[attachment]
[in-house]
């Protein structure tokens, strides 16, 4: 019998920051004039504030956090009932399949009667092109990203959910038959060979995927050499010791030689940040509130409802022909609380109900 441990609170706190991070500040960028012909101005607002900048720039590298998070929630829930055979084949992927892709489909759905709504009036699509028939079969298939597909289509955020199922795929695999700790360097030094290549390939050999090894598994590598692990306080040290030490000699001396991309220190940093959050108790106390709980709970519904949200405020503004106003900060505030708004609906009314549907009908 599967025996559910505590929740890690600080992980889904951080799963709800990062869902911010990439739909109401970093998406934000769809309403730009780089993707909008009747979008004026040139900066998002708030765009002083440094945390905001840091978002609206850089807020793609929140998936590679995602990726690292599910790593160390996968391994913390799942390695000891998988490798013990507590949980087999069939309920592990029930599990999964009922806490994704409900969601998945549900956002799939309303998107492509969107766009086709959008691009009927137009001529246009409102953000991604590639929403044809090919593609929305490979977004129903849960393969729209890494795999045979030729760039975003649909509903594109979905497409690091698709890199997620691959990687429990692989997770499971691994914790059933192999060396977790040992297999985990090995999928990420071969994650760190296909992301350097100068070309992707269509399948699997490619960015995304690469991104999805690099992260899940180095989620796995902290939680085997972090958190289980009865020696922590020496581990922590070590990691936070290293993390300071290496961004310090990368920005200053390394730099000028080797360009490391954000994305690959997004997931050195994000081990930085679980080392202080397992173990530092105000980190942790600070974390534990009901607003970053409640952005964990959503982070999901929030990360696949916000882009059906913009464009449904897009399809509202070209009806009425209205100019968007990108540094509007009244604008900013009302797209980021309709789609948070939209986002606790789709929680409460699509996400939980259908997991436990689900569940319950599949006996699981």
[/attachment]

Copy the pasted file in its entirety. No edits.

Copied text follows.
[in-house]
């Protein structure tokens, strides 16, 4: 019998920051004039504030956090009932399949009667092109990203959910038959060979995927050499010791030689940040509130409802022909609380109900 441990609170706190991070500040960028012909101005607002900048720039590298998070929630829930055979084949992927892709489909759905709504009036699509028939079969298939597909289509955020199922795929695999700790360097030094290549390939050999090894598994590598692990306080040290030490000699001396991309220190940093959050108790106390709980709970519904949200405020503004106003900060505030708004609906009314549907009908 599967025996559910505590929740890690600080992980889904951080799963709800990062869902911010990439739909109401970093998406934000769809309403730009780089993707909008009747979008004026040139900066998002708030765009002083440094945390905001840091978002609206850089807020793609929140998936590679995602990726690292599910790593160390996968391994913390799942390695000891998988490798013990507590949980087999069939309920592990029930599990999964009922806490994704409900969601998945549900956002799939309303998107492509969107766009086709959008691009009927137009001529246009409102953000991604590639929403044809090919593609929305490979977004129903849960393969729209890494795999045979030729760039975003649909509903594109979905497409690091698709890199997620691959990687429990692989997770499971691994914790059933192999060396977790040992297999985990090995999928990420071969994650760190296909992301350097100068070309992707269509399948699997490619960015995304690469991104999805690099992260899940180095989620796995902290939680085997972090958190289980009865020696922590020496581990922590070590990691936070290293993390300071290496961004310090990368920005200053390394730099000028080797360009490391954000994305690959997004997931050195994000081990930085679980080392202080397992173990530092105000980190942790600070974390534990009901607003970053409640952005964990959503982070999901929030990360696949916000882009059906913009464009449904897009399809509202070209009806009425209205100019968007990108540094509007009244604008900013009302797209980021309709789609948070939209986002606790789709929680409460699509996400939980259908997991436990689900569940319950599949006996699981």